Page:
A new Japanese snack and toy store will open on Telegraph Avenue next week, according to the store’s staff.
J-Town Express, which sells everything from Japanese drinks and snacks to plush anime toys and stationery, will be moving from its previous location in the Sun Valley Mall in Concord, California, which closed in recent months.
“It’ll be nice to buy different types of snacks near the units not sold in Bear Market or Walgreens,” said campus freshman Julia Lee.
J-Town Express will fill the building formerly occupied by 2bella Boutique, an high-end women’s clothing store that closed in October a year and a half after it first opened.
Since opening in 2014, 2bella had trouble gaining traction with the clientele of Telegraph Avenue partly because of its high prices.
Carola Summers, co-owner of 2bella previously said she thinks the reason for low sales is college budgets, because that’s what she hears “pretty much every day.”
The store will be opening up the street from Daiso Japan, a discount snack and goods store with 3,660 locations worldwide. It first opened its Berkeley location in spring 2011.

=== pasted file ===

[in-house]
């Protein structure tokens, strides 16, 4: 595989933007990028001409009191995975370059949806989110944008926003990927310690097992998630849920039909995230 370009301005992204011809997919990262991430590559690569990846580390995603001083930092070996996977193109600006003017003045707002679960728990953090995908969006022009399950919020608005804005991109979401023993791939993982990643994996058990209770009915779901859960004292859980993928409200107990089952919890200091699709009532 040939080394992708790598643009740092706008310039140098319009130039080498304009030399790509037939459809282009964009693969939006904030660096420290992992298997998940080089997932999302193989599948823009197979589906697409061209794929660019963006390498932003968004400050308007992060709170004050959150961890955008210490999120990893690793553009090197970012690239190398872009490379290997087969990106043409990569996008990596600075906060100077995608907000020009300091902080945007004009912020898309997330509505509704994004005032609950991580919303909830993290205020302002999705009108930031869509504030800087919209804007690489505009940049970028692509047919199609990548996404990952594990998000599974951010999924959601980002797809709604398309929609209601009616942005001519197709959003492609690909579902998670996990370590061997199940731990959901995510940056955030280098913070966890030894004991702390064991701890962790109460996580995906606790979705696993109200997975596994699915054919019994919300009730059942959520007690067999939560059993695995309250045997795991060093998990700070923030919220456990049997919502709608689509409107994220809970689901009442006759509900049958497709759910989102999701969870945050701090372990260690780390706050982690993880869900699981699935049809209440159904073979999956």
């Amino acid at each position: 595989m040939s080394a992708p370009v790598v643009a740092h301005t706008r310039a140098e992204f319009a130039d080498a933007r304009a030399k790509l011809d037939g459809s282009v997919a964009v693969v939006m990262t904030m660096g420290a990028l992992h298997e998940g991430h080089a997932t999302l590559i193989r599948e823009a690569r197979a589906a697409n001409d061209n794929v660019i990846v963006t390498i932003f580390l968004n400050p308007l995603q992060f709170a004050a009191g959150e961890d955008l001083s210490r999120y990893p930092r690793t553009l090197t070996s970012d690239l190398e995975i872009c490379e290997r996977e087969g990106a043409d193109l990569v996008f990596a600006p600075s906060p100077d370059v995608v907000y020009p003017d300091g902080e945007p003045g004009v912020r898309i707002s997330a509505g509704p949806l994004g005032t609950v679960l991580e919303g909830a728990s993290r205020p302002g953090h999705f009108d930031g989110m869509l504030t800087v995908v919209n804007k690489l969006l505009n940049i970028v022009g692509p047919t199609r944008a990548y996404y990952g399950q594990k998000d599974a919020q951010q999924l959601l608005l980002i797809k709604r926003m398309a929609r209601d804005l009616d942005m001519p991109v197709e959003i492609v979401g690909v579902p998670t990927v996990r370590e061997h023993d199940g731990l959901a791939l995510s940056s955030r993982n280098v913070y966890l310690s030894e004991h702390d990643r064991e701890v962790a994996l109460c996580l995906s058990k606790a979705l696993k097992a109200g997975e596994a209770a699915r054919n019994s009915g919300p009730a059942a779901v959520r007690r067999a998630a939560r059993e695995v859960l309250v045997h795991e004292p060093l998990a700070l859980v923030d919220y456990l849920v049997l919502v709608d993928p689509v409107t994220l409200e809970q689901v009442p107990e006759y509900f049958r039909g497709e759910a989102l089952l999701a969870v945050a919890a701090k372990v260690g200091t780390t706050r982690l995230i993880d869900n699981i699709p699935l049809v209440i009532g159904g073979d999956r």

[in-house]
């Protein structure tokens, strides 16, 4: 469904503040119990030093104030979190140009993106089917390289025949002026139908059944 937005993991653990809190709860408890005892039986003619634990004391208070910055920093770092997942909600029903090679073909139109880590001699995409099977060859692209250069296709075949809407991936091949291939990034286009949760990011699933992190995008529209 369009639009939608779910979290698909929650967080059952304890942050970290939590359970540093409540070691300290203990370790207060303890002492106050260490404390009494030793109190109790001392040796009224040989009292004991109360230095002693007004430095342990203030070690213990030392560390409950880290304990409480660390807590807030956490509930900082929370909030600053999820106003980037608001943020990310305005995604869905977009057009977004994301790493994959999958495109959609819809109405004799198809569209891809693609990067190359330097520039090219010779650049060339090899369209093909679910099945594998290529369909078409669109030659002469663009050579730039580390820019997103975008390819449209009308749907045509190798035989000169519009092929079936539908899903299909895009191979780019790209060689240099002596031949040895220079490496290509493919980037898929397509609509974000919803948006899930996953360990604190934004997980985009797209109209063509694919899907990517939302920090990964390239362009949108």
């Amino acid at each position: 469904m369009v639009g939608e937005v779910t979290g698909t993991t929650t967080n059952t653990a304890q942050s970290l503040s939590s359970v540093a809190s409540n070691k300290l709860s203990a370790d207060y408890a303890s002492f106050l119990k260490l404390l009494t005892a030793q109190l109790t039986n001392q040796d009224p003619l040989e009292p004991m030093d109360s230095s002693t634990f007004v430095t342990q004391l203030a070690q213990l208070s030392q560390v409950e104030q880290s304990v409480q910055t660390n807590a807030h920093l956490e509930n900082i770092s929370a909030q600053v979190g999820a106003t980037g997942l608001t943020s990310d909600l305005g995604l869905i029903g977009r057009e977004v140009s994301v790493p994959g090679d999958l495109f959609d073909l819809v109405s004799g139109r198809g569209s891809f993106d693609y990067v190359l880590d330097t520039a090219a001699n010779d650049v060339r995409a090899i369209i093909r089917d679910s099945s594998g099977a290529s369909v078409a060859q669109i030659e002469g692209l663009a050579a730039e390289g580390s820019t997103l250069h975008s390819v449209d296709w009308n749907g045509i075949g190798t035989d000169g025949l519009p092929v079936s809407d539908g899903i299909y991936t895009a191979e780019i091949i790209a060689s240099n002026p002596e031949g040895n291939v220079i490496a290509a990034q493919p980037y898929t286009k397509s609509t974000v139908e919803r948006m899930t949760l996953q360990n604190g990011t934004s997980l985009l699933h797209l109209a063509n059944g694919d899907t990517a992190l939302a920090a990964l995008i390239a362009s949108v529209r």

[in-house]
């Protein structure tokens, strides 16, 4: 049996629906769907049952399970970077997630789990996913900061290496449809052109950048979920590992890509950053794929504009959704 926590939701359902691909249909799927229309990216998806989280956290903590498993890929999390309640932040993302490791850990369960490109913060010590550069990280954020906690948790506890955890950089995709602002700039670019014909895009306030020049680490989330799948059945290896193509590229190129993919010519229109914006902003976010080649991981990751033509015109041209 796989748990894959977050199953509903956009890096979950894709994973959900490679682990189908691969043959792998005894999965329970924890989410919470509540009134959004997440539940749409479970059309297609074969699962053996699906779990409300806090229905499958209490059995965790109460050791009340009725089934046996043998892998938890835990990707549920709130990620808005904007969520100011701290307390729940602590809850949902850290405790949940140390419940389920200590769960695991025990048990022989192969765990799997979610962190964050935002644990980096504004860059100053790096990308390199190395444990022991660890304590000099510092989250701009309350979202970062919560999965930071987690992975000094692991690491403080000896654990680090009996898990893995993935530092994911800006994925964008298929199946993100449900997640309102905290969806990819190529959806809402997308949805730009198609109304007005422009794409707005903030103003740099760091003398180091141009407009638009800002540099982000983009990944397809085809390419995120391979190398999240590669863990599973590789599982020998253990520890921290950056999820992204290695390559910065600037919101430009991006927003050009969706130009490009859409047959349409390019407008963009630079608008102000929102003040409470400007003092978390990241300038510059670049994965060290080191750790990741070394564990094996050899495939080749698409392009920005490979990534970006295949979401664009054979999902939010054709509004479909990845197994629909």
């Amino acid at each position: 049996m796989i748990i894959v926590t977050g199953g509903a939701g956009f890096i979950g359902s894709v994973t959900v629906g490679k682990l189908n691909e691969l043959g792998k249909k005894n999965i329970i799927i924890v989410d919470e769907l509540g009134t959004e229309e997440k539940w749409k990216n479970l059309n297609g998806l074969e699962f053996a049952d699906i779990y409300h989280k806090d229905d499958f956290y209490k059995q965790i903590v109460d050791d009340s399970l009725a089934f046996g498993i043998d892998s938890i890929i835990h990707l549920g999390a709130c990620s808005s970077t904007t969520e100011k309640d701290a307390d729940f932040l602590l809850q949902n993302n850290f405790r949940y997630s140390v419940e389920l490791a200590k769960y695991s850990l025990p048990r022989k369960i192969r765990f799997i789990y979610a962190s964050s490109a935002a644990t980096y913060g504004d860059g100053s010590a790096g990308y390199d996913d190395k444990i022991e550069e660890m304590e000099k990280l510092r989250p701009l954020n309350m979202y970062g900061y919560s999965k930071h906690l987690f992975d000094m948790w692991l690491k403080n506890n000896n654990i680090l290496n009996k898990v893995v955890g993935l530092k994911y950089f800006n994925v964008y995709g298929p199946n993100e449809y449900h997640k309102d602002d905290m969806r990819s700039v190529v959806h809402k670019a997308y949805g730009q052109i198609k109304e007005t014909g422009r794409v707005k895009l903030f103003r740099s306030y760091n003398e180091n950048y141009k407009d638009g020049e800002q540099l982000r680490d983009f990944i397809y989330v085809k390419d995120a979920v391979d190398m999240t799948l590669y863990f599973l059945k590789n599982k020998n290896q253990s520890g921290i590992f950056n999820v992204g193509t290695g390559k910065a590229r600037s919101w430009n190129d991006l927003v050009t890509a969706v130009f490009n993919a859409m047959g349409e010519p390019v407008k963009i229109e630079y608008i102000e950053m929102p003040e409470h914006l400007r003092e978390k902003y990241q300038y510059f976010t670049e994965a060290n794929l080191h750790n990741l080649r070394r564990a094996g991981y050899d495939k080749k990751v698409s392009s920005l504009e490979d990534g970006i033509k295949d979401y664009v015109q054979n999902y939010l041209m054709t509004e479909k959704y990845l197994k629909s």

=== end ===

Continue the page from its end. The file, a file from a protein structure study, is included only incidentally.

Daiso has become a favorite spot with campus students for its cheap prices on goods that range from snacks and school supplies to housewares and decorations.
Jasmine Barahona, the store leader of Daiso’s Berkeley location, said she was not worried that the new store would take away from Daiso’s business, despite selling similar products.
“We have loyal clientele,” Barahona said.
Telegraph Avenue stores have undergone massive turnover in the past few years, including the closing of both Andronico’s Community Markets and Larry Blake’s Restaurant and Bar in 2011, with the latter shutting down after 71 years of service.
More recently, the rising price of rent on Telegraph Avenue has caused several businesses currently in the area to consider moving from their Telegraph Avenue locations, including Crepes A-Go-Go and Shiekh Shoes.
Telegraph Avenue has been a prime spot for businesses in Berkeley because of the heavy pedestrian traffic of campus students and has been the focus of community and business development proposals in the past year.
The proposals, pushed by members of the Telegraph Business Improvement District, aim to make the area more pedestrian-friendly and boost the productivity of surrounding businesses.
There have also been several housing projects that have been approved by the city’s Zoning Adjustments Board with the hope that the additional residents may add to the consumer base that could improve the Telegraph Avenue economy.
“The rent is high. (This makes store owners) move and not want to come,” said Abayomi K, the store manager of Shiekh Shoes. “But (J-Town) must be satisfied since they’re opening a location.”